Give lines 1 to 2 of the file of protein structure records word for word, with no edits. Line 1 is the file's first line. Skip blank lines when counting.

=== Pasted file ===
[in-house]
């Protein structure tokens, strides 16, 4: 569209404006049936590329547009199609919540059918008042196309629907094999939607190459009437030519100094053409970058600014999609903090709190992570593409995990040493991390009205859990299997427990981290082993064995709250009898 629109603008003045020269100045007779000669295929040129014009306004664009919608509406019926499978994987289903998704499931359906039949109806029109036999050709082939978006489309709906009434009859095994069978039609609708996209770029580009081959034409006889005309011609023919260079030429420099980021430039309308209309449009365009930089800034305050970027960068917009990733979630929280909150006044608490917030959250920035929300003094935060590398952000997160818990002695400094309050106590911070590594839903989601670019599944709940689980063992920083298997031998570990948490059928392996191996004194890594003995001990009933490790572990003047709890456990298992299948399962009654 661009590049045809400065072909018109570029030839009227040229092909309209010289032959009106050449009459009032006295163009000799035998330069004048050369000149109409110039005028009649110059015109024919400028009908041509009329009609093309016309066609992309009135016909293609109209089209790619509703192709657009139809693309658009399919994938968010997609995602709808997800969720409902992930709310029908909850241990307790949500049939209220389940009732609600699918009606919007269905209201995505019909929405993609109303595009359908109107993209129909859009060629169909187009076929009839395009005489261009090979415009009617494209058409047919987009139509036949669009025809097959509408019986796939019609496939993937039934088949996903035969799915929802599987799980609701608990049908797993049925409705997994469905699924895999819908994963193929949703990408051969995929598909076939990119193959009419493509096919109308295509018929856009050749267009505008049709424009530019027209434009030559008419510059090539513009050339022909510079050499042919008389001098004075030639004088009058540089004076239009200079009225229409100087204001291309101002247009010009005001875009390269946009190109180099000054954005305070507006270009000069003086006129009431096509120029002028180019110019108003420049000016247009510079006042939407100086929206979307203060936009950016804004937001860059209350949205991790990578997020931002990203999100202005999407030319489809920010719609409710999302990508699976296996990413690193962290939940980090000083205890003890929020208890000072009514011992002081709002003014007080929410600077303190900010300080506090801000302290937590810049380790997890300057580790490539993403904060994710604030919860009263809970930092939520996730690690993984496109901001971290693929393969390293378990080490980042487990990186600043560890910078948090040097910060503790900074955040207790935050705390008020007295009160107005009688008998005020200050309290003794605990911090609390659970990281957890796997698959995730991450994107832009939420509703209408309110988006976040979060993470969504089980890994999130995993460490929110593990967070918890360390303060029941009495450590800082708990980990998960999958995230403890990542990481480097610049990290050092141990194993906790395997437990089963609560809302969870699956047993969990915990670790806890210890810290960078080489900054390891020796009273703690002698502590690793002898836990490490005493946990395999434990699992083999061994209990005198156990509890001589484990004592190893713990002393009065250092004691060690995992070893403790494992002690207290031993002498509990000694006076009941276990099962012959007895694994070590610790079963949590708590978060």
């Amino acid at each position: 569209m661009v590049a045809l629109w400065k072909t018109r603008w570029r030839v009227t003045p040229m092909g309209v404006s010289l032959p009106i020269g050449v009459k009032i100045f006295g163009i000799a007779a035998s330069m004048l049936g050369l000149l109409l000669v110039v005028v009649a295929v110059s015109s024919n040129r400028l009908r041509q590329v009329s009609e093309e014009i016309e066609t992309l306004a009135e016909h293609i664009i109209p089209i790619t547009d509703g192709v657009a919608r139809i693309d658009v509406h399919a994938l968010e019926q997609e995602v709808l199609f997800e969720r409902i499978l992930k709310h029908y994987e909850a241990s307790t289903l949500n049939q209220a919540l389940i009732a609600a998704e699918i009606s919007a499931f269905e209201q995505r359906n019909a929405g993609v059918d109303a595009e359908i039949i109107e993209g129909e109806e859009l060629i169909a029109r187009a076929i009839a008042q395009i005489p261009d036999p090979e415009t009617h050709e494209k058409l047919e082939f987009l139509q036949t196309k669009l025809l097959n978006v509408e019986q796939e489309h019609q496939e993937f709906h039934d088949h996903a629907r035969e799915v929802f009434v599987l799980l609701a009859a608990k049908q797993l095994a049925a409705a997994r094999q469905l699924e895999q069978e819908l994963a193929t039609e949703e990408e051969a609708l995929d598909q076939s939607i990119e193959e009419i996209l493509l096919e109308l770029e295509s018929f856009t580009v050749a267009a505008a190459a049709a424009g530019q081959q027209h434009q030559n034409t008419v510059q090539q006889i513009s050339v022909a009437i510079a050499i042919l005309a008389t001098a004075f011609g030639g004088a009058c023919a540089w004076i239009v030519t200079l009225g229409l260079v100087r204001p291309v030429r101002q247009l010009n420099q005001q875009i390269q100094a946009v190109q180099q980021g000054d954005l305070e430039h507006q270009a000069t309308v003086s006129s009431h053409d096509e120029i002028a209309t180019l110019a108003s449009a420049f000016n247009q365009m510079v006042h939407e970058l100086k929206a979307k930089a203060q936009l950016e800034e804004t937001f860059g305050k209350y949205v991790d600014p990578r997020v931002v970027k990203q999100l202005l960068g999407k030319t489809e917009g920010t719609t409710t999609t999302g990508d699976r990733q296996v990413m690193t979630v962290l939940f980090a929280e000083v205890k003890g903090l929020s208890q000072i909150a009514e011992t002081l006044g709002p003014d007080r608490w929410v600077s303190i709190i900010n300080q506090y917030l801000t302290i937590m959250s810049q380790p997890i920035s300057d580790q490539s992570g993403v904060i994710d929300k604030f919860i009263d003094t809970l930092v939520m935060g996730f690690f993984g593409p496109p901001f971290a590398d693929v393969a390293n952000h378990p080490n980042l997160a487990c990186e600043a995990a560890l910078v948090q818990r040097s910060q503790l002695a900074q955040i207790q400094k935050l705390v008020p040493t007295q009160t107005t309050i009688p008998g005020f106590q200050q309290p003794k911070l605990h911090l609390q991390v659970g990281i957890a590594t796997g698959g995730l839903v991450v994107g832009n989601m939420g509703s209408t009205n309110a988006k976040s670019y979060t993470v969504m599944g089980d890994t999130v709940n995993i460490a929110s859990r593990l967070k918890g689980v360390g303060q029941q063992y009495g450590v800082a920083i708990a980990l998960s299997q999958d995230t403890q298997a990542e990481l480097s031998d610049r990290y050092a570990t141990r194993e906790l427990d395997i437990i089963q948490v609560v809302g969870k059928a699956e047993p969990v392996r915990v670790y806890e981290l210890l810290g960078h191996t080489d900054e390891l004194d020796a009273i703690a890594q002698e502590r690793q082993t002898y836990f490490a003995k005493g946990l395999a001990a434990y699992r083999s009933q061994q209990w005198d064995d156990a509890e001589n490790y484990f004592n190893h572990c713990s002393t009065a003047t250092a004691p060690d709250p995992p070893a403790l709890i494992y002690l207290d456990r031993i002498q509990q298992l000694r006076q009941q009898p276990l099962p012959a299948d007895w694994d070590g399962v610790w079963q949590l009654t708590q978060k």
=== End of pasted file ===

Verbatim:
[in-house]
């Protein structure tokens, strides 16, 4: 569209404006049936590329547009199609919540059918008042196309629907094999939607190459009437030519100094053409970058600014999609903090709190992570593409995990040493991390009205859990299997427990981290082993064995709250009898 629109603008003045020269100045007779000669295929040129014009306004664009919608509406019926499978994987289903998704499931359906039949109806029109036999050709082939978006489309709906009434009859095994069978039609609708996209770029580009081959034409006889005309011609023919260079030429420099980021430039309308209309449009365009930089800034305050970027960068917009990733979630929280909150006044608490917030959250920035929300003094935060590398952000997160818990002695400094309050106590911070590594839903989601670019599944709940689980063992920083298997031998570990948490059928392996191996004194890594003995001990009933490790572990003047709890456990298992299948399962009654 661009590049045809400065072909018109570029030839009227040229092909309209010289032959009106050449009459009032006295163009000799035998330069004048050369000149109409110039005028009649110059015109024919400028009908041509009329009609093309016309066609992309009135016909293609109209089209790619509703192709657009139809693309658009399919994938968010997609995602709808997800969720409902992930709310029908909850241990307790949500049939209220389940009732609600699918009606919007269905209201995505019909929405993609109303595009359908109107993209129909859009060629169909187009076929009839395009005489261009090979415009009617494209058409047919987009139509036949669009025809097959509408019986796939019609496939993937039934088949996903035969799915929802599987799980609701608990049908797993049925409705997994469905699924895999819908994963193929949703990408051969995929598909076939990119193959009419493509096919109308295509018929856009050749267009505008049709424009530019027209434009030559008419510059090539513009050339022909510079050499042919008389001098004075030639004088009058540089004076239009200079009225229409100087204001291309101002247009010009005001875009390269946009190109180099000054954005305070507006270009000069003086006129009431096509120029002028180019110019108003420049000016247009510079006042939407100086929206979307203060936009950016804004937001860059209350949205991790990578997020931002990203999100202005999407030319489809920010719609409710999302990508699976296996990413690193962290939940980090000083205890003890929020208890000072009514011992002081709002003014007080929410600077303190900010300080506090801000302290937590810049380790997890300057580790490539993403904060994710604030919860009263809970930092939520996730690690993984496109901001971290693929393969390293378990080490980042487990990186600043560890910078948090040097910060503790900074955040207790935050705390008020007295009160107005009688008998005020200050309290003794605990911090609390659970990281957890796997698959995730991450994107832009939420509703209408309110988006976040979060993470969504089980890994999130995993460490929110593990967070918890360390303060029941009495450590800082708990980990998960999958995230403890990542990481480097610049990290050092141990194993906790395997437990089963609560809302969870699956047993969990915990670790806890210890810290960078080489900054390891020796009273703690002698502590690793002898836990490490005493946990395999434990699992083999061994209990005198156990509890001589484990004592190893713990002393009065250092004691060690995992070893403790494992002690207290031993002498509990000694006076009941276990099962012959007895694994070590610790079963949590708590978060």